Parole Board Recommends Against Early Release For Kevorkian
By Dave Reynolds, Inclusion Daily Express
December 30, 2005
LAPEER, MICHIGAN--For the third time in three years the state parole board has recommended against pardoning or commuting Jack Kevorkian's 10- to 25-year sentence for second-degree murder.
Michigan Governor Jennifer Granholm is expected to follow the board's recommendation, as she did in 2003 and 2004, according to spokesperson Liz Boyd.
Kevorkian's attorney, Mayer Morganroth, had asked Granholm to pardon or commute the sentence of the 77-year-old "Dr. Death" because his liver has deteriorated from Hepatitis C to the point that it could fail soon and he might need a transplant in order to survive to his first eligible parole date in 2007.
Morganroth said the assisted suicide crusader has high blood pressure, cardiovascular disease, temporal arteritis, peripheral arthritis, adrenal insufficiency, chronic pulmonary obstruction disease and cataracts.
Morganroth said the parole board's December 22 recommendation, made on a 7-2 vote, was irresponsible and outrageous.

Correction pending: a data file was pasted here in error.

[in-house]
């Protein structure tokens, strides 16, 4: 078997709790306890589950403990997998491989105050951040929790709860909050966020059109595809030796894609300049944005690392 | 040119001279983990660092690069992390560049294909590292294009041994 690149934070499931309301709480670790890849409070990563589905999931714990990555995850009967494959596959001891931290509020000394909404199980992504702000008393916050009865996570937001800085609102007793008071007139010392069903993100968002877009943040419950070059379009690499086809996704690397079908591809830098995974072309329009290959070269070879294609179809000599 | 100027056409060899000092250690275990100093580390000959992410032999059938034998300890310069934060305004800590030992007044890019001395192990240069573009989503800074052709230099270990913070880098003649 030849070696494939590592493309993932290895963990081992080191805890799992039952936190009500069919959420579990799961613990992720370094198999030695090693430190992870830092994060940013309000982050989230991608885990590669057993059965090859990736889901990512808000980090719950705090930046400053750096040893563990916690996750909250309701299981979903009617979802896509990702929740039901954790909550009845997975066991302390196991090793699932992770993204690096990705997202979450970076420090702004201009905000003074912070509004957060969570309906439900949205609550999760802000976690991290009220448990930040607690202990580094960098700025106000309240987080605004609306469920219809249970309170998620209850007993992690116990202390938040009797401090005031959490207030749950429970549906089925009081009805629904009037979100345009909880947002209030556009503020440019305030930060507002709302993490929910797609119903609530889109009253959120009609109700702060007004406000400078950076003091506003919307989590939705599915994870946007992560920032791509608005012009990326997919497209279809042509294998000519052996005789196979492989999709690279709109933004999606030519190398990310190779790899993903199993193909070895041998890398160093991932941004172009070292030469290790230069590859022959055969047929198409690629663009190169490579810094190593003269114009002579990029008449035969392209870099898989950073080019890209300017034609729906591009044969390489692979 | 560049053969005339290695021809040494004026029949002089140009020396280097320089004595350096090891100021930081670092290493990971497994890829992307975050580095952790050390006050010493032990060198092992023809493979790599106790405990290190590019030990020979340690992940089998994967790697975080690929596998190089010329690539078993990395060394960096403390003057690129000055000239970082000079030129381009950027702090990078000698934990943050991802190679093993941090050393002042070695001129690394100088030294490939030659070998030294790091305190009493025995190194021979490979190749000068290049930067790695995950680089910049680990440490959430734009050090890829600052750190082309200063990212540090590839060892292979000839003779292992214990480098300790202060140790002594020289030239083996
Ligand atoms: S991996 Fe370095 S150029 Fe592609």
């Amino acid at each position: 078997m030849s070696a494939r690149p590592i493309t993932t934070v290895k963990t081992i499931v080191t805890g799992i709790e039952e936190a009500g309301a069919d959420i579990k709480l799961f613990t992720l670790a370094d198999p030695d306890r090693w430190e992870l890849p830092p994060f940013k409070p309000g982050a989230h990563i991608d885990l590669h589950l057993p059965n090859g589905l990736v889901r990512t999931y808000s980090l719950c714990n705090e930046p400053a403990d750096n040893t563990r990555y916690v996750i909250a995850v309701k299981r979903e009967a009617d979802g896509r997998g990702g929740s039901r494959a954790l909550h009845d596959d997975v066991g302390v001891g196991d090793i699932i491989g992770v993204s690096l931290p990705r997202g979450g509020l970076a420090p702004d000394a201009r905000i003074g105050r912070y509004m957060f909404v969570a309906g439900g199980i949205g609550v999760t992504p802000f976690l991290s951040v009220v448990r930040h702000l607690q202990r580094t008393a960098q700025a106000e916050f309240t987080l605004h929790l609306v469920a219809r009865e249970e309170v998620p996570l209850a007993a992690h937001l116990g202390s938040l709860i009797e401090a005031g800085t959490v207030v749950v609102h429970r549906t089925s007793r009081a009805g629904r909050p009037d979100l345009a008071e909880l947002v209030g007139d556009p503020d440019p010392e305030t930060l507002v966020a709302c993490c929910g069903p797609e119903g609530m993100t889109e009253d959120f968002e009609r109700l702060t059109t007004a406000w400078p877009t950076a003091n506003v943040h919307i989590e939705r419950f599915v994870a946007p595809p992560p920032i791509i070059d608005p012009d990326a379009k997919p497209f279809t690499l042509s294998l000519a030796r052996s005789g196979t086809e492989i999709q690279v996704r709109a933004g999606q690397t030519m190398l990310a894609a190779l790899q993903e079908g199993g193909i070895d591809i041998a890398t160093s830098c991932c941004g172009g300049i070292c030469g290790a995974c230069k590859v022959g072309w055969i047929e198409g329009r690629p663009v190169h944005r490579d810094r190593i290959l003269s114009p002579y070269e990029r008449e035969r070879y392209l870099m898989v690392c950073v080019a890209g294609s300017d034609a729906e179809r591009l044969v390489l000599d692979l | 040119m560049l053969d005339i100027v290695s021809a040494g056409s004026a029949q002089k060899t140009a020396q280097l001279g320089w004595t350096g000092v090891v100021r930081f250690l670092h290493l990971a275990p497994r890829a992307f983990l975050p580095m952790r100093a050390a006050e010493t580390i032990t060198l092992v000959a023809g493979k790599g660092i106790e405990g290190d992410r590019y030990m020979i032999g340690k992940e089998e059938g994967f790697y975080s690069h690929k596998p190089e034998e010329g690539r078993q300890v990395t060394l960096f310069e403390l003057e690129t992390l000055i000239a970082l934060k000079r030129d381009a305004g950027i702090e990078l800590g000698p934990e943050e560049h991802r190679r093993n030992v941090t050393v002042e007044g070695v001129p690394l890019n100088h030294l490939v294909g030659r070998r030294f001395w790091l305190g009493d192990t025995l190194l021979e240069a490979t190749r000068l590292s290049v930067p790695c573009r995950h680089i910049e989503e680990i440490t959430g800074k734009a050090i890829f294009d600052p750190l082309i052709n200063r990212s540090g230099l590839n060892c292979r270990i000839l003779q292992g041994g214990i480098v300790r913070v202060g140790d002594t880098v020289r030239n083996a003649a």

By his own admission, Kevorkian assisted at least 130 people to kill themselves as part of his campaign to make doctor-assisted suicide legal in the United States.
He was convicted in March 1999 after inducing the death of Thomas Youk, a man who had amyotropic lateral sclerosis, a condition commonly known as Lou Gehrig's disease. Kevorkian's conviction came after replaying Youk's videotaped death on the "60 Minutes" television news magazine.
A movie about Kevorkian is currently under production and is expected to be released in 2006.
Many disability rights advocates have long opposed Kevorkian and his crusade to legalize assisted suicide and euthanasia. They have argued that doing so would essentially make it "open season" for people with disabilities and anyone else who is considered undesirable or a "burden" on society -- particularly at a time when the cost of health care is high. They have pointed out that most of those Kevorkian helped end their lives were in emotional, psychological or social crises, not in the final stages of terminal illnesses as was originally believed.
"Jack Kevorkian: 'Dr. Death'" (Inclusion Daily Express Archives)